By Steven Feldman I have a few questions for you. Have you noticed that the service you receive in restaurants these days has taken a significant step back? Are you finding the stores you frequent are opening an hour or two later or closing an hour or two earlier? Have you tried to stop into a local establishment on a Saturday or Sunday, only to find it currently closed on weekends? Are you having a hard time filling what would be considered lower-paying jobs, like warehouse personnel?
If you’re like me, you’re probably getting somewhat frustrated. Things we have always taken for granted have disappeared for the time being. It’s not the “new normal,” trust me; it’s just the current state of affairs. Please don’t blame COVID-19. Please don’t blame the Delta variant. The economy is coming back just fine. The culprit may very well be the extended unemployment benefits as part of the CARES Act, which will hopefully expire after Labor Day. (Now, this is not meant to be a political column. It’s simply stating the facts.)
Retail and restaurants are having a hard time finding workers right now, as are many other industries that employ lower-salaried personnel. The labor shortage is not due to so many workers quarantining at home with a case of COVID-19. If anything, they’re quarantining on the beach with a case of an extra $300 a week on top of their normal unemployment benefits. This despite what is estimated to be at least 9 million open jobs.
Who can blame them? Two people have told me they are making almost as much money right now as they were when they were working. A side job here, a side job there and it could even be more money.
Dustin Aaronson, Krystal Bates and I lunched at one of our favorite restaurants a couple of weeks ago. The service was abysmal. Dustin angrily called the manager over. He apologized profusely and simply said, “We can’t get anyone to work. We’re just pulling bodies off the street. This should change in another month.” Then he bought us a round of drinks.
I recently was in Puerto Rico. Many restaurants were either closed Mondays and Tuesdays or shut their doors at 8 p.m. We found one four-star place that supposedly had a 9 p.m. availability. When we arrived, I was told they didn’t have our reservation. When I showed the confirmation, we were seated reluctantly. The manager came over and informed us it would be a 90-minute wait. Apparently there was a problem in the kitchen. Was there a fire? Nope, just no one to cook the food. “The government here is paying people to stay home,” the manager said.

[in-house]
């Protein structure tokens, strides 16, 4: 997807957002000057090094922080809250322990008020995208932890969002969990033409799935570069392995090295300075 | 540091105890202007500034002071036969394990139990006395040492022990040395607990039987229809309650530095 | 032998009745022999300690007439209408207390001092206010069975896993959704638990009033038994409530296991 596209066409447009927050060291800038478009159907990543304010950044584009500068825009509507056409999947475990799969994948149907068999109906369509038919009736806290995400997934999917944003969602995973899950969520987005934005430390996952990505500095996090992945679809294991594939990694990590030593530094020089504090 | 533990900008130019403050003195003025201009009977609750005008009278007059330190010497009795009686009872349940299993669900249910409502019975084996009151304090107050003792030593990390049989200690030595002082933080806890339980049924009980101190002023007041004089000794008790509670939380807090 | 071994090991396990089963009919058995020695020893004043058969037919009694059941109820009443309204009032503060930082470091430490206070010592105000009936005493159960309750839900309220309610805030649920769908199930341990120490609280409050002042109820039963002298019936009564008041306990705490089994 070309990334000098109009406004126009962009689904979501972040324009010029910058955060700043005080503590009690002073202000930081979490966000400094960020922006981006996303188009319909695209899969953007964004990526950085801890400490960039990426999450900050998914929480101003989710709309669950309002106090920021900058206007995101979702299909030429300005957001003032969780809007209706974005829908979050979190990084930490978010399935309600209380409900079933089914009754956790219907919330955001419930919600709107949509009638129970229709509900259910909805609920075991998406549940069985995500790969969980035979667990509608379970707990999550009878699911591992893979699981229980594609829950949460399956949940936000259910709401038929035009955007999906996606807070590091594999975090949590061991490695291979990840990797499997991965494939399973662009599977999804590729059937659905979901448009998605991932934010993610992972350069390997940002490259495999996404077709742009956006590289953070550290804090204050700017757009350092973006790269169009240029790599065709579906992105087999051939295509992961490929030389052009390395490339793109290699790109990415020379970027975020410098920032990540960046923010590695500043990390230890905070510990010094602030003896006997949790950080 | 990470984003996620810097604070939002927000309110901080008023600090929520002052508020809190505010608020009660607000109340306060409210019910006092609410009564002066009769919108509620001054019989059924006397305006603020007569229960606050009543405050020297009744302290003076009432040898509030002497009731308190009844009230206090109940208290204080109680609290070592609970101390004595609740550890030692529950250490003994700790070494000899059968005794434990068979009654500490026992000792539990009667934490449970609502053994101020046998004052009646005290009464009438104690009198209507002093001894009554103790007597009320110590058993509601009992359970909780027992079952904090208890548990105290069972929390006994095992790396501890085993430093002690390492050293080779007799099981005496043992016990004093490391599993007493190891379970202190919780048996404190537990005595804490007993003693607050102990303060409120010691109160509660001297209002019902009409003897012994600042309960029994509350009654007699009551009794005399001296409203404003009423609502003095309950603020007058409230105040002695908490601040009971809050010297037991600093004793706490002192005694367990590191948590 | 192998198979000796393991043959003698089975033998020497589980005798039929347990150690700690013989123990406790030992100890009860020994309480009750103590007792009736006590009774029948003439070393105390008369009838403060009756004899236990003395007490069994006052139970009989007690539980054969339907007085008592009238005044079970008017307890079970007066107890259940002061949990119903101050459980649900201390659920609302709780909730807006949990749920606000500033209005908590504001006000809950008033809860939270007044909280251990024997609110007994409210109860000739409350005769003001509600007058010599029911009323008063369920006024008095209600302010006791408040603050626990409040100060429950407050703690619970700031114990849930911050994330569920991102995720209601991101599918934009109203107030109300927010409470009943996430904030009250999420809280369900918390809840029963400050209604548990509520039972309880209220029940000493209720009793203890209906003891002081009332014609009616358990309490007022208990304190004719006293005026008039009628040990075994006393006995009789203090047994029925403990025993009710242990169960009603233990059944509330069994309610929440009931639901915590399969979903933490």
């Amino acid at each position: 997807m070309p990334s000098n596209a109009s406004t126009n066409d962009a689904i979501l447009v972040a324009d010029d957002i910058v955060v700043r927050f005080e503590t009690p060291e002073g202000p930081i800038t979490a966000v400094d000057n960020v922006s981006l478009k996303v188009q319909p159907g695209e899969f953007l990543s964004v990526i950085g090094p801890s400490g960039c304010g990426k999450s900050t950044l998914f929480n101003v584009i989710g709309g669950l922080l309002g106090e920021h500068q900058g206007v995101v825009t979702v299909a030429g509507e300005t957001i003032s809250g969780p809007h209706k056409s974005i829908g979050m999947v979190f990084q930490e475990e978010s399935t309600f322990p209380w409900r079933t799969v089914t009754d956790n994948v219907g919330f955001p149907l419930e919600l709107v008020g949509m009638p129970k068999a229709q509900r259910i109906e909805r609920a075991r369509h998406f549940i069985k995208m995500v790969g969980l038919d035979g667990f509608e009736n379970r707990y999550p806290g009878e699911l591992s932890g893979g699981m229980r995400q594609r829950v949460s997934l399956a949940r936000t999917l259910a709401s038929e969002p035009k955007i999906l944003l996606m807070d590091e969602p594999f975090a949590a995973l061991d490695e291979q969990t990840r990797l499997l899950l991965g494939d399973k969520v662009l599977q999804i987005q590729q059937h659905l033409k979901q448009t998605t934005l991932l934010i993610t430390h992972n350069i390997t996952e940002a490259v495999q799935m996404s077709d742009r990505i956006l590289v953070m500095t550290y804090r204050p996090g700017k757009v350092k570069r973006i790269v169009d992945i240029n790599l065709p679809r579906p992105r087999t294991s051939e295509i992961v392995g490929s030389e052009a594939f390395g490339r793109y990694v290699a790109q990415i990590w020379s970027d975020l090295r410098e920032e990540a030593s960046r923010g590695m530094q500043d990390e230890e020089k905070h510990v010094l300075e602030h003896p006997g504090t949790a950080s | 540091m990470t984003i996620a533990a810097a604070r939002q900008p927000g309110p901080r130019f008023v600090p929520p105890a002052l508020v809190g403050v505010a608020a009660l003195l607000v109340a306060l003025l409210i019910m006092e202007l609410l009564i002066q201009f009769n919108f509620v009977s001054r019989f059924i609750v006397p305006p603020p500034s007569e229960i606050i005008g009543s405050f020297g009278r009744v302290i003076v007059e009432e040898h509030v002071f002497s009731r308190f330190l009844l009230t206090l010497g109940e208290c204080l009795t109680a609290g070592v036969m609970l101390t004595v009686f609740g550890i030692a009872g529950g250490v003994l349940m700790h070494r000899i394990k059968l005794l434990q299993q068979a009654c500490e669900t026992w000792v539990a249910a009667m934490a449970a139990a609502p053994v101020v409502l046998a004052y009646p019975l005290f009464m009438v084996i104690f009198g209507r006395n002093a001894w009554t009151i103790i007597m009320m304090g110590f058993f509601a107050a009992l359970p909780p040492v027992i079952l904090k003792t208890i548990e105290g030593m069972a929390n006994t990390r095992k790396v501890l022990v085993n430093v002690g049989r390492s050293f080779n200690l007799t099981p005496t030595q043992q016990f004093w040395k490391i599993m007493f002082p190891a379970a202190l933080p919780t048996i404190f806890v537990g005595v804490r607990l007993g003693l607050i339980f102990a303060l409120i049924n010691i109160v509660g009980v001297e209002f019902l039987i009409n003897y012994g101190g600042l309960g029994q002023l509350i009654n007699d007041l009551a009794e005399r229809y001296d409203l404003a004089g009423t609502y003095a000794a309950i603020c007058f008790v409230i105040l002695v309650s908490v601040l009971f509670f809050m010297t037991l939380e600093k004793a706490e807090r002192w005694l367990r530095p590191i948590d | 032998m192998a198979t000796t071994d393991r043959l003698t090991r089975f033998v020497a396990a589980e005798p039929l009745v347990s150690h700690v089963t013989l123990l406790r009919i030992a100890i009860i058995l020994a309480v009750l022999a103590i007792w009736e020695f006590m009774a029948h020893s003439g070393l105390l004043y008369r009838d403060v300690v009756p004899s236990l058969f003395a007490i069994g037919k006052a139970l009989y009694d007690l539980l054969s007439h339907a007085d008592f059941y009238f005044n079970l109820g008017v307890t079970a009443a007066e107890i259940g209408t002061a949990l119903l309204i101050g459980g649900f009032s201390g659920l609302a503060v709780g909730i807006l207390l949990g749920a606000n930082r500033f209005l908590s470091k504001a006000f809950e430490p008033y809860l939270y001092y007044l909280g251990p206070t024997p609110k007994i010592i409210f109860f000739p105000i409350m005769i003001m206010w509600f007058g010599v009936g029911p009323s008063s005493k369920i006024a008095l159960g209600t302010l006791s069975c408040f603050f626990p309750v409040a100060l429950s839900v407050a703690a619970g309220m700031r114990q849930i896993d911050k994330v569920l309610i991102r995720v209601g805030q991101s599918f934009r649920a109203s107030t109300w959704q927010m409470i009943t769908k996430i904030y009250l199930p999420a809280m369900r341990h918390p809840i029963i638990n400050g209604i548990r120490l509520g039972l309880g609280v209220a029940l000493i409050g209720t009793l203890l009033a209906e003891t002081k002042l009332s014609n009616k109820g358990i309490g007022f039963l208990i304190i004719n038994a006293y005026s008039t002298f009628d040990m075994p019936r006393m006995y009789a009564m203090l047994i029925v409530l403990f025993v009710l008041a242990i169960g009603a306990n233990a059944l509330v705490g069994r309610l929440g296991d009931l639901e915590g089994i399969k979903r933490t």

There’s a restaurant in Florida I visit often: Rocco’s Tacos. The outpost in Palm Beach Gardens closed in late November because of a fire. They wanted to reopen by Cinco de Mayo. It took until July. Why? “We’ve been hiring for a week and we’ve had three people come in,” the owner said.
The weekly coronavirus unemployment benefits of $275 from the state of Florida and $300 from the Federal government were his biggest obstacles to hiring. “When you pay people to stay home, these are the consequences.”
If I needed to go to the mall, I’d try and get there when they first opened at 10 a.m., or maybe after the gym, somewhere between 8 p.m. and 9 p.m. That’s not happening these days. Nor is helping my 84-year-old mother with her banking issues on a Saturday.
Flooring manufacturers and retailers have been lamenting for months that they can’t fill open positions. Suppliers are frustrated with the labor shortages at the ports. Ironically, there are some that are actually calling for an extension of the benefits. Twenty-six states have cut off benefits, calling them an “impediment to people returning to the work force,” where many jobs are waiting, admittedly some not so glamorous.
Some people believe the answer is to simply pay people more money. But one hardwood flooring executive recently told me that if you overpay people now, you can’t cut their wages when the extended benefits end. His competitors who don’t overpay will eventually be at a cost-competitive advantage in terms of labor.
This should all end in a few weeks. But it raises another point: We have probably been taking these people who fill lower-paying jobs for granted. You go into a restaurant and the only person you interact with is your server. You hardly ever think about the cooks and busboys. It took a pandemic and an incentive to not work for them to be appreciated.
Same thing with the people who work in retail. Or at the ports. Or in your warehouse. Or anywhere you’ve witnessed a disruption. These people play important roles. Think about that the next time you walk into a restaurant past 8 p.m., your table is clean and your food comes out just as you ordered it. Just sayin’.